Modern classrooms are awash in technology. From devices to 3D printers to robotics, there seems to be no end to the different activities that engage our students. Although it appears it is the gadgets and gizmos that have our students’ attention, it is more likely the way teachers are choosing to employ the various technologies. Instead of simple lessons or projects, many teachers use the concept of gamification to get students learning on a deeper level.
While sitting on the beach last summer, I watched my 5-year-old goddaughter walk over to a little girl she did not know, introduce herself, and ask her to play. Two girls, who never met, becoming fast friends. They would spend the day building sandcastles, sharing snacks, and running in and out of the ocean – not thinking twice about the waves that towered over them. Most likely this is a common story experienced by many beach-goers. Insert a middle school girl into this picture, and the story line completely changes. The middle school girl will never make that initial introduction and will not run in and out of the ocean carefree. Why? Because all those initiatives we easily took when we were young, involve taking a risk. Girls’ capacity to take risks diminishes as they grow older starting around their middle school years.
There are proven benefits of small classroom sizes - from increased achievement to higher graduation rates. The way students learn and perform are significantly impacted by a small classroom environment - specifically those with fewer than 20 children. Students are more likely to receive individualized attention, which enhances learning opportunities, improves behavior, builds a community and produces overall better results, from test scores to grades.
The U.S. Department of Justice recently charged several people around the country in an alleged scheme to bribe their way into some of the nation’s most selective colleges. This case has captured the attention of many – especially college-bound students and their parents. In the past two weeks, I have been asked numerous times if I am surprised by the cheating and bribery that has been uncovered in this case. I am sorry to say, I am not surprised.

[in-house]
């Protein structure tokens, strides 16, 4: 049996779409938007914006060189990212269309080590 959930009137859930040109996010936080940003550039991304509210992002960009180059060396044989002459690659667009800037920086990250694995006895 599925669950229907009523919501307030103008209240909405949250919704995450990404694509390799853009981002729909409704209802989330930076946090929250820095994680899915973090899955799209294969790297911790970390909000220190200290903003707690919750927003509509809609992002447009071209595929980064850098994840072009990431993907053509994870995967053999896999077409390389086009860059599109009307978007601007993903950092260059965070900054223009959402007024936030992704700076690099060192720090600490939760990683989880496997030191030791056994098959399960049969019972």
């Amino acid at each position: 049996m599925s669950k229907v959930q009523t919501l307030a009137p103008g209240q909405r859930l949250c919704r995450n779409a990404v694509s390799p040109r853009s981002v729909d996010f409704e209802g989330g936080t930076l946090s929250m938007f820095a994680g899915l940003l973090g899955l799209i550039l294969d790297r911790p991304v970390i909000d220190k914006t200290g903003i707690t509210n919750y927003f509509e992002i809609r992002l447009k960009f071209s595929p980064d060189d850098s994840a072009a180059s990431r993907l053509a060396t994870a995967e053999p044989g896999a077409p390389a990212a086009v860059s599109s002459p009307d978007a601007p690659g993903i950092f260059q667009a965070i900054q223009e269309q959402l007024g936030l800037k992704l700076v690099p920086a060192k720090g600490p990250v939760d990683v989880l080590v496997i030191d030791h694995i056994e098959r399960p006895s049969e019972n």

The financial aid application process can be stressful for many families. While we are unable to provide an all-encompassing guide — as the process to apply for financial aid can be different at each school — it is our hope that by following these simple steps before applying for financial aid, you will be prepared to complete your application with ease.
Last Wednesday was the official kick-off to Lent. This means for the next 40 days, most Catholics will institute some sort of limitation on the luxuries in their lives – be it fasting, a break from social media, giving up diet soda, etc. The idea of “giving up” something for Lent is based on Luke 9:23: “Then he said to them all: ‘Whoever wants to be my disciple must deny themselves and take up their cross daily and follow me.’”
Over the last week, you have probably seen some reference to the “Momo Challenge,” hidden messages in Youtube videos, and calls for technology companies to police their systems to protect kids. You have probably also seen a number of reports of things being a hoax that should be ignored. As always, the truth lies somewhere in between, and we wanted to help you sort things out along with give you some practical advice on how to deal with these types of reports in the future.
School is out for the day and you have super energetic children in your car on the way to ... where? When the kids don't have any organized sports, dance or music classes after school, you still have quite a few hours to kill in between pick-up and dinnertime. Depending on your type of child, or their particular mood on a given day, it's good to have a few ideas in your back pocket that are both high-energy or relaxing, mentally stimulating and educational, or just plain fun.
With increasing pressures and challenges on students today, it’s important that schools and parents forge a bond to become partners in education. This partnership includes regular, open communication between home and school; a respectful climate where everyone feels safe; and active parent involvement in school community activities.
Who doesn’t love a good snow day?! Well, perhaps YOU if you haven’t prepared any snowy day activities for your kids. Check out our list for a few ideas to do at home – indoors and outdoors – with your children before boredom sets in.